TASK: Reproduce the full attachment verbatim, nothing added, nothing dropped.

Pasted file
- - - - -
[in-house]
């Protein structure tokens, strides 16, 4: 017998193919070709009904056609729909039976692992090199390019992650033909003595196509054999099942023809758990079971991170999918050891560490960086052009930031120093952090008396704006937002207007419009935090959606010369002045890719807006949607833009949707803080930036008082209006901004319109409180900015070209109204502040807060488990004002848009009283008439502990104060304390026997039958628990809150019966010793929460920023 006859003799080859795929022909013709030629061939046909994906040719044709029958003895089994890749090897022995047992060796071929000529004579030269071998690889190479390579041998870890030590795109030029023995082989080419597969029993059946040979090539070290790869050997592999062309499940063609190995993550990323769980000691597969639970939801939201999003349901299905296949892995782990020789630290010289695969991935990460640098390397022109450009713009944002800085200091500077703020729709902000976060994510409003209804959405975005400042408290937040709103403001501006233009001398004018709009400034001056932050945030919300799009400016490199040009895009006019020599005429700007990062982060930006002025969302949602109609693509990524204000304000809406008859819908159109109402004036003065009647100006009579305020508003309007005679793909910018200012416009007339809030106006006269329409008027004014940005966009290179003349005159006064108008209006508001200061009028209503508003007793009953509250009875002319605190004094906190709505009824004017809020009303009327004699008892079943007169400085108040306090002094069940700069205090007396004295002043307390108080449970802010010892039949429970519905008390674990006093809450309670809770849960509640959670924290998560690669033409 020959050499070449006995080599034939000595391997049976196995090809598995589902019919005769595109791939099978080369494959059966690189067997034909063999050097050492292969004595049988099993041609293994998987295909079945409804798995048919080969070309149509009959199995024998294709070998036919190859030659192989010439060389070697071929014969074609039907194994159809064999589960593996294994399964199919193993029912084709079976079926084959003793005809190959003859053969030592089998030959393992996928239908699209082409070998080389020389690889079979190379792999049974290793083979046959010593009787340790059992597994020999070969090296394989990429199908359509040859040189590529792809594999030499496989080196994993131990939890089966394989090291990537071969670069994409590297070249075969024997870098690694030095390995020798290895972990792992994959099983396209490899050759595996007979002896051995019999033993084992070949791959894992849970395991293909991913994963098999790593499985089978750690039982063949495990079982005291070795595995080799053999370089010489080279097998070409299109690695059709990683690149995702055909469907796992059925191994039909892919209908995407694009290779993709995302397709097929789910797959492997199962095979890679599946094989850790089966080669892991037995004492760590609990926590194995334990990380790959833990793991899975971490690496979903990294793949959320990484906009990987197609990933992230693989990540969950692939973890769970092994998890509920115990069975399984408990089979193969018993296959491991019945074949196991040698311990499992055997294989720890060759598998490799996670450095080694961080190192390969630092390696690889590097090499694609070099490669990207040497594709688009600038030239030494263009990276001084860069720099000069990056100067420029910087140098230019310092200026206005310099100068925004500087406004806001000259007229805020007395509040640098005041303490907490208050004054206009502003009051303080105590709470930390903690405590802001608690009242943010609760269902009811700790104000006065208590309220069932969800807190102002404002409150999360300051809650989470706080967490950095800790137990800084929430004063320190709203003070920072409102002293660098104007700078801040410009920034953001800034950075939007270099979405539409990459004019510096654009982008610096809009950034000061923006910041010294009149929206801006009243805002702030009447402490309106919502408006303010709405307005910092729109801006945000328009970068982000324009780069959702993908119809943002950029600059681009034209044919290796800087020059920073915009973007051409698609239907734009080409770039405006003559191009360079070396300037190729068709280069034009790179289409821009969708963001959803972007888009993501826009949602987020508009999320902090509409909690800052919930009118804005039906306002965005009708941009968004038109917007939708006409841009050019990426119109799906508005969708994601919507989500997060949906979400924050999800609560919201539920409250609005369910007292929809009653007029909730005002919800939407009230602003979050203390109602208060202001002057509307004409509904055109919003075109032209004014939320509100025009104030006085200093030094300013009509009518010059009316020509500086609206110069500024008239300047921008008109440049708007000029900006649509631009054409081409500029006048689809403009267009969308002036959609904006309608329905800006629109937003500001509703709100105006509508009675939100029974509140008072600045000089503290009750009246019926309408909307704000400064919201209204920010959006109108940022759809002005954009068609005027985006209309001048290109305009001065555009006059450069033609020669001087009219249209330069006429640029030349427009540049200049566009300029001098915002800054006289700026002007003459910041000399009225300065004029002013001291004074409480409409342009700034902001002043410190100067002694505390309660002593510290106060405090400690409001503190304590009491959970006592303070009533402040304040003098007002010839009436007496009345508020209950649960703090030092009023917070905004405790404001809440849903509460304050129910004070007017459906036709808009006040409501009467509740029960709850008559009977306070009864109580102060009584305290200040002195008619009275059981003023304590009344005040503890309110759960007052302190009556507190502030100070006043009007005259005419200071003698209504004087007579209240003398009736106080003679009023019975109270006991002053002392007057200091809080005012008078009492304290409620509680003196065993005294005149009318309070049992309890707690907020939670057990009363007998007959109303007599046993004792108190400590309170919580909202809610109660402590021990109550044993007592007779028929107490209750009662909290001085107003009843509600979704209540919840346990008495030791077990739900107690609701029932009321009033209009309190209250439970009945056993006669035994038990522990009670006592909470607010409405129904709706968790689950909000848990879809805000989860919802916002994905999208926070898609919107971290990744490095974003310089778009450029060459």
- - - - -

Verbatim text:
[in-house]
């Protein structure tokens, strides 16, 4: 017998193919070709009904056609729909039976692992090199390019992650033909003595196509054999099942023809758990079971991170999918050891560490960086052009930031120093952090008396704006937002207007419009935090959606010369002045890719807006949607833009949707803080930036008082209006901004319109409180900015070209109204502040807060488990004002848009009283008439502990104060304390026997039958628990809150019966010793929460920023 006859003799080859795929022909013709030629061939046909994906040719044709029958003895089994890749090897022995047992060796071929000529004579030269071998690889190479390579041998870890030590795109030029023995082989080419597969029993059946040979090539070290790869050997592999062309499940063609190995993550990323769980000691597969639970939801939201999003349901299905296949892995782990020789630290010289695969991935990460640098390397022109450009713009944002800085200091500077703020729709902000976060994510409003209804959405975005400042408290937040709103403001501006233009001398004018709009400034001056932050945030919300799009400016490199040009895009006019020599005429700007990062982060930006002025969302949602109609693509990524204000304000809406008859819908159109109402004036003065009647100006009579305020508003309007005679793909910018200012416009007339809030106006006269329409008027004014940005966009290179003349005159006064108008209006508001200061009028209503508003007793009953509250009875002319605190004094906190709505009824004017809020009303009327004699008892079943007169400085108040306090002094069940700069205090007396004295002043307390108080449970802010010892039949429970519905008390674990006093809450309670809770849960509640959670924290998560690669033409 020959050499070449006995080599034939000595391997049976196995090809598995589902019919005769595109791939099978080369494959059966690189067997034909063999050097050492292969004595049988099993041609293994998987295909079945409804798995048919080969070309149509009959199995024998294709070998036919190859030659192989010439060389070697071929014969074609039907194994159809064999589960593996294994399964199919193993029912084709079976079926084959003793005809190959003859053969030592089998030959393992996928239908699209082409070998080389020389690889079979190379792999049974290793083979046959010593009787340790059992597994020999070969090296394989990429199908359509040859040189590529792809594999030499496989080196994993131990939890089966394989090291990537071969670069994409590297070249075969024997870098690694030095390995020798290895972990792992994959099983396209490899050759595996007979002896051995019999033993084992070949791959894992849970395991293909991913994963098999790593499985089978750690039982063949495990079982005291070795595995080799053999370089010489080279097998070409299109690695059709990683690149995702055909469907796992059925191994039909892919209908995407694009290779993709995302397709097929789910797959492997199962095979890679599946094989850790089966080669892991037995004492760590609990926590194995334990990380790959833990793991899975971490690496979903990294793949959320990484906009990987197609990933992230693989990540969950692939973890769970092994998890509920115990069975399984408990089979193969018993296959491991019945074949196991040698311990499992055997294989720890060759598998490799996670450095080694961080190192390969630092390696690889590097090499694609070099490669990207040497594709688009600038030239030494263009990276001084860069720099000069990056100067420029910087140098230019310092200026206005310099100068925004500087406004806001000259007229805020007395509040640098005041303490907490208050004054206009502003009051303080105590709470930390903690405590802001608690009242943010609760269902009811700790104000006065208590309220069932969800807190102002404002409150999360300051809650989470706080967490950095800790137990800084929430004063320190709203003070920072409102002293660098104007700078801040410009920034953001800034950075939007270099979405539409990459004019510096654009982008610096809009950034000061923006910041010294009149929206801006009243805002702030009447402490309106919502408006303010709405307005910092729109801006945000328009970068982000324009780069959702993908119809943002950029600059681009034209044919290796800087020059920073915009973007051409698609239907734009080409770039405006003559191009360079070396300037190729068709280069034009790179289409821009969708963001959803972007888009993501826009949602987020508009999320902090509409909690800052919930009118804005039906306002965005009708941009968004038109917007939708006409841009050019990426119109799906508005969708994601919507989500997060949906979400924050999800609560919201539920409250609005369910007292929809009653007029909730005002919800939407009230602003979050203390109602208060202001002057509307004409509904055109919003075109032209004014939320509100025009104030006085200093030094300013009509009518010059009316020509500086609206110069500024008239300047921008008109440049708007000029900006649509631009054409081409500029006048689809403009267009969308002036959609904006309608329905800006629109937003500001509703709100105006509508009675939100029974509140008072600045000089503290009750009246019926309408909307704000400064919201209204920010959006109108940022759809002005954009068609005027985006209309001048290109305009001065555009006059450069033609020669001087009219249209330069006429640029030349427009540049200049566009300029001098915002800054006289700026002007003459910041000399009225300065004029002013001291004074409480409409342009700034902001002043410190100067002694505390309660002593510290106060405090400690409001503190304590009491959970006592303070009533402040304040003098007002010839009436007496009345508020209950649960703090030092009023917070905004405790404001809440849903509460304050129910004070007017459906036709808009006040409501009467509740029960709850008559009977306070009864109580102060009584305290200040002195008619009275059981003023304590009344005040503890309110759960007052302190009556507190502030100070006043009007005259005419200071003698209504004087007579209240003398009736106080003679009023019975109270006991002053002392007057200091809080005012008078009492304290409620509680003196065993005294005149009318309070049992309890707690907020939670057990009363007998007959109303007599046993004792108190400590309170919580909202809610109660402590021990109550044993007592007779028929107490209750009662909290001085107003009843509600979704209540919840346990008495030791077990739900107690609701029932009321009033209009309190209250439970009945056993006669035994038990522990009670006592909470607010409405129904709706968790689950909000848990879809805000989860919802916002994905999208926070898609919107971290990744490095974003310089778009450029060459």